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Monastery theory

Scholars:  I apologize for the former salutation.  The information I wanted
to share was that a least one author described Essens as "almost monastic
etc." prior to the discovery of the DSS.  This is not intended to endorse his
choice of words, scholarship or the accuracy of his statements.  Nor did I
mean to imply that Essens occupied Qumran or that it is rational to conclude
that the archeology of the site suggests a monestary.  It may, however,
suggest that those studying the newly found DSS in the early 1950s had
preconceived ideas (or a basis for such ideas) as illustrated by one author
of the mid 1940s

I did have the opportunity to retrieve Satron's bood from a universtiy
library.  In G. Sarton, Introduction to the History of Science, Vol. I From
Homer to Omar Khayyam (1927) at p. 346 he writes:  "Monasticism is not a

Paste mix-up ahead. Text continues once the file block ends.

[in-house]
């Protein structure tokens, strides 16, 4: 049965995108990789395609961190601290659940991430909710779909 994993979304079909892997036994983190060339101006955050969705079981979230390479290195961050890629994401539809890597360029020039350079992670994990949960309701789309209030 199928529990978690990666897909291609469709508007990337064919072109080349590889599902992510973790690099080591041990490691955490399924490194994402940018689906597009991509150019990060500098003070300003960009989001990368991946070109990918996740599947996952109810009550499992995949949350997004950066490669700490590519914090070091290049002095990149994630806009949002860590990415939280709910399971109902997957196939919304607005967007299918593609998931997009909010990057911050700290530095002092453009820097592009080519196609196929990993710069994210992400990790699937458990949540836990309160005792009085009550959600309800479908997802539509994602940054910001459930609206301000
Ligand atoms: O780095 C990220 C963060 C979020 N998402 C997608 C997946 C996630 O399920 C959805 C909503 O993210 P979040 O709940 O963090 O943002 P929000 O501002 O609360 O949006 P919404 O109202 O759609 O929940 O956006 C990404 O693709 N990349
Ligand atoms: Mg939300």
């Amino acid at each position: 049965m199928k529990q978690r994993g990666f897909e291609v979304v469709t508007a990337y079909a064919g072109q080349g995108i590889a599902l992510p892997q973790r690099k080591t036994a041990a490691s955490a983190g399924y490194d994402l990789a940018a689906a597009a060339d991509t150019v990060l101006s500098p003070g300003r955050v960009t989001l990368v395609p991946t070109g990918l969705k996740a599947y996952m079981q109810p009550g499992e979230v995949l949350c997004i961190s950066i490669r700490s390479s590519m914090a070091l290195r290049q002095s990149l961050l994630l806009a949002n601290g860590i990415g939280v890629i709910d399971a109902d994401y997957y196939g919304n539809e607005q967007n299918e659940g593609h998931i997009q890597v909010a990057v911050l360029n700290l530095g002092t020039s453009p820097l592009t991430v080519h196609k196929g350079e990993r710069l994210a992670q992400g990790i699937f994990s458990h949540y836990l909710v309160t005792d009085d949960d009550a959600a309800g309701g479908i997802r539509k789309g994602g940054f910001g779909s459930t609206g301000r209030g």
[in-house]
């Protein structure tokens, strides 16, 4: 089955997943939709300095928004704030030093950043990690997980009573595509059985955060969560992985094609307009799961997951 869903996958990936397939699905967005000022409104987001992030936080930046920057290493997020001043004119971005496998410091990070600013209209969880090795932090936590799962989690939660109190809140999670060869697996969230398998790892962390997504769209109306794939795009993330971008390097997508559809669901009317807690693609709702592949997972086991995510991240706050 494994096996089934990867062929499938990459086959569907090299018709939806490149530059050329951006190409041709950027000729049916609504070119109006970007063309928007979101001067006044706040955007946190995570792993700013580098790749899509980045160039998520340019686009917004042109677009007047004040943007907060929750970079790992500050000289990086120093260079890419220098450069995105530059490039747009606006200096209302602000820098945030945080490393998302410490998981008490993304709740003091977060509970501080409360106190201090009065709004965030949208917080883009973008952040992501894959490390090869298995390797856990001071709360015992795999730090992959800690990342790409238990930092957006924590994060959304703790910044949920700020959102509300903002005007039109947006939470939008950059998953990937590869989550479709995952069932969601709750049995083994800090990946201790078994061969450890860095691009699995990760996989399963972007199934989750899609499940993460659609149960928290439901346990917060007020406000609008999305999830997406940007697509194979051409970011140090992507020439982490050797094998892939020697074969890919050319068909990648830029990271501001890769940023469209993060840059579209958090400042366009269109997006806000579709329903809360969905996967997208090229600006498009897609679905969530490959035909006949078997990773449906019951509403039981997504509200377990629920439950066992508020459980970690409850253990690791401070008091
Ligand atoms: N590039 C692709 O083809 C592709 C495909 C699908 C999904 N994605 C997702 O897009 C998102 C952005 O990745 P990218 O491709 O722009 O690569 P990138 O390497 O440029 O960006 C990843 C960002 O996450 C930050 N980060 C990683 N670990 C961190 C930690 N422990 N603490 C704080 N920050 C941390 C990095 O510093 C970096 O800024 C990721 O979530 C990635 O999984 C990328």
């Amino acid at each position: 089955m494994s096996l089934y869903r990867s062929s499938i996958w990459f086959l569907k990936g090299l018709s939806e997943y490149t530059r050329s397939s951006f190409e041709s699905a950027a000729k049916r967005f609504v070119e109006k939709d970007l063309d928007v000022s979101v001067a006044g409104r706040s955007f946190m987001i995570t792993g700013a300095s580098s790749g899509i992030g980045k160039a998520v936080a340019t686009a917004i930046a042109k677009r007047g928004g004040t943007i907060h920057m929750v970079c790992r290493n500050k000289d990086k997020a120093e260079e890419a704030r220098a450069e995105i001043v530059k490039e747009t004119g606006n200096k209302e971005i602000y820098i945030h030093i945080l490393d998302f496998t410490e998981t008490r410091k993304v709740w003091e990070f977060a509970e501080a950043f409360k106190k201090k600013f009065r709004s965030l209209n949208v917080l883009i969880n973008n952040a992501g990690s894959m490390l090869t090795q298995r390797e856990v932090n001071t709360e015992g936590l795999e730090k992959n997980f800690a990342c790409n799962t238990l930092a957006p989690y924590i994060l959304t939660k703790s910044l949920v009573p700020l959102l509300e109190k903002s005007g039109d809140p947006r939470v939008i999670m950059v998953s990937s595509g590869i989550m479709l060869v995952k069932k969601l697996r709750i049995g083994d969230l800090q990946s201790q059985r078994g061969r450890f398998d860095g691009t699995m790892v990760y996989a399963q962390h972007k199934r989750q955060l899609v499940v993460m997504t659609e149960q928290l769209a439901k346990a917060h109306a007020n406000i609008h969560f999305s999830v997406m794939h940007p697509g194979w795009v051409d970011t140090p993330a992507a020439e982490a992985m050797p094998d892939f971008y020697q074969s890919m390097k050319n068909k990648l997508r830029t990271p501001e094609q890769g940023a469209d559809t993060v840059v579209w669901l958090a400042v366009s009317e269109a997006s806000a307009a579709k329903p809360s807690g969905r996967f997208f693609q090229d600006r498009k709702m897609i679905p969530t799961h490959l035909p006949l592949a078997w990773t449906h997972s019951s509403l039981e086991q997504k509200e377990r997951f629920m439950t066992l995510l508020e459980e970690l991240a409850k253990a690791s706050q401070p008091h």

Christian invention.  That type of organization satisfies too well two
fundamental needs of the human heart - asceticism and myticism - not to have
been discovered wherever those needs, normally latent, asserted themselves.
 Thus Buddhist monasticism can be traced back to the very time of the Buddha.
 Another form of the same institution existed also among the Jews.  The
Essens led a full monastic life in Judea before the time of Christ; the
monastic habits of the Therapeutae established near Alexandria were already
described in Philon (first half of first century).  The Christian form of
monasticism appeared first in Egypt not before the second half of the third
century.  It is not necessary to admit that it was influenced by Buddhist or
Jewish examples, for similar causes must needs produce everywhere similar
fruits."  So, another example of Essens - in 1927 - being referred to as
monastic and an even more interesting discussion of the notion itself.

According to Durrant's short biography he was educated in a Catholic parocial
school in Kearny, New Jersey, thereafter in St. Peter's (Jesuit) College,
Jersey City, New Jersey.  He entered the seminary at Seaton Hall in 1909,
withdrew in 1911, later married one of his students [a man ahead of his time]
while teaching at the Ferrer Modern School and obtained a PhD in philosophy
from Columbia University in 1917.

Finally, I think the footnote I cited from Durant may have been incorrect.
 He has a complicated system.  I think the proper footnote reads: "27. Philo,
Quod omnis homo, 86; Hypothetica, 11.4 and 12; Josephus, Antiquities, xviii,

With respect I will now fade into the night.  Mark Dunn